The numbers are mind-boggling… 2600 passengers, 900 crew. Ten days at sea. Seven restaurants. Breakfast, lunch and dinner. Just how does Carnival cater for that many people? We talk to Carnival Spirit Food Operations Manager, Raj Mandamparambil and Chef de Cuisine, Vicent Samuel about the logistics of feeding 3500 people a day at sea.
Could we start with some simple numbers?
Raj: On average, we do about 10,000 meals per day. And if you multiply that by the number of days of the cruise… well, on a 10-day cruise, that would be 10 times 10,000. That’s 100,000 meals.
Vicent: I have 120 chefs working with me, across four major galleys, to produce those 10,000 meals. For one dinner sitting, we dispense close to 3800 meals in a span of about 20 to 25 minutes.
What kind of produce quantities are we talking about?
Raj: As an example, for a seven-day cruise, there would be 2500 kilograms of potatoes, 2000 kilograms of onions, 1800 cases of tomatoes and 2000 dozens of eggs.
Vicent: I source roughly 1400 ingredients for every voyage so it’s a massive shopping list.
Where do you even start to organise such a huge operation?
Raj: It all starts when we get the exact voyage itinerary and the number of passengers that we’ll be taking on board. So based on the total number of people – the number of crew is fixed for every cruise – we do what is called a “total usage” of each and every commodity that we will use for the entire cruise. And we have inventory control software that tracks every item that is used on a day-to-day basis, which is then summarised at the end of each cruise. Based on that, we’re able to do an accurate food order.
How does the food get on to the ship?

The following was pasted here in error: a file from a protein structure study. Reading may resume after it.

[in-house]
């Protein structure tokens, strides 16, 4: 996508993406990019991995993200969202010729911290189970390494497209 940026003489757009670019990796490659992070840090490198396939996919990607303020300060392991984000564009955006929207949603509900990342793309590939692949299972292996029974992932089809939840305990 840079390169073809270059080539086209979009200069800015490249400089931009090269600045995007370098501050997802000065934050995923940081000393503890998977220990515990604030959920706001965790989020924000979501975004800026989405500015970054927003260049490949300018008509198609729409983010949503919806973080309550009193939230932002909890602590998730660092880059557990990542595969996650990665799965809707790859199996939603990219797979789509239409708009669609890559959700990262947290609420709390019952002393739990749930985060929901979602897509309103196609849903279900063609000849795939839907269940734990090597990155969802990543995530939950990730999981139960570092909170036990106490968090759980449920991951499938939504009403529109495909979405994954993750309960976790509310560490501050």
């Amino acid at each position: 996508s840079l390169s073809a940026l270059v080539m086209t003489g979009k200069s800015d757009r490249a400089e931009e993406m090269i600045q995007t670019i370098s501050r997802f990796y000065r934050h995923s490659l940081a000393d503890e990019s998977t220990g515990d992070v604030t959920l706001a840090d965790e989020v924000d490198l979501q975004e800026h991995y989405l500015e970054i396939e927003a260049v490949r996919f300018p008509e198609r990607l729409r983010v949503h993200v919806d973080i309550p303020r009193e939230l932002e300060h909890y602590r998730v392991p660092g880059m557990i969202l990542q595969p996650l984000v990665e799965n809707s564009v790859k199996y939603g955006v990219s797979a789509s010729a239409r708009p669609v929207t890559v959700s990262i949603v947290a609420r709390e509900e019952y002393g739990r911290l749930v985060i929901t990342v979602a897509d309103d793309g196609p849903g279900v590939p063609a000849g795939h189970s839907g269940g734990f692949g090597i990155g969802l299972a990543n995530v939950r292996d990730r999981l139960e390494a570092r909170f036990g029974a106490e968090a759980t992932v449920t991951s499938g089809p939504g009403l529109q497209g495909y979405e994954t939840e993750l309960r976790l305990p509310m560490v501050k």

Raj: We place our order about 10 to 15 days before the cruise to our shore-side vendors, like our Australian-sourced fruit and vegetable suppliers, who then bring all the fresh produce to the ship when we dock. And the loading starts as soon as we dock. We start around 7.30 in the morning and the entire loading needs to be finished by about 2.30pm.
Vicent: From the point where it’s being dropped alongside the ship to inspection of the produce to getting it into storage, it takes somewhere between six and eight hours.
And where is it all stored?
Raj: We have a huge storage facility onboard and an entire store room department that manages the section.
Vicent: There are eight to nine different walk-in units for each kind of produce … one for dairy, one for fruit, one for vegetables and so on.
How do you ensure that the food is great quality?
Vicent: I start by briefing my supervisors and the team, making sure they have the right numbers, and that they’re heading in the right direction. And we quality check around the clock. I would say I do food testing about 30 to 35 times a day, along with my supervisors.
How do you cater to so many different nationalities, as well as dietary requirements?
Vicent: We try and cater for everyone by creating multiple cuisines on board …Italian, Chinese, Greek, Indian and French. We get a lot of dietary requests as well – probably 300 to 350 a day. And it’s always best if guests let us know ahead of time … although we can do last-minute orders as well.
What do you think would surprise most people about the food operations on board?
Vicent: We make about 60 to 70 per cent of our food from scratch – things like the pizza dough and the tomato sauce for pizza – and that we source all of our fresh produce ingredients from Australia.
What is the most important aspect of your job?
Vicent: I think to ensure that my team is guided correctly, and to make sure that we exceed guests’ expectations about our food. And, also, to maintain our hygiene standards at all times.
What do you love most about your jobs?
Raj: I like to see a happy face after a person has had a good meal. The satisfaction on their face and to see an empty plate in front of them – that makes me very joyful.
Vicent: I get really satisfied when guests say, “Wow, this food is awesome.” They appreciate all the work we have put in, and appreciate what you do.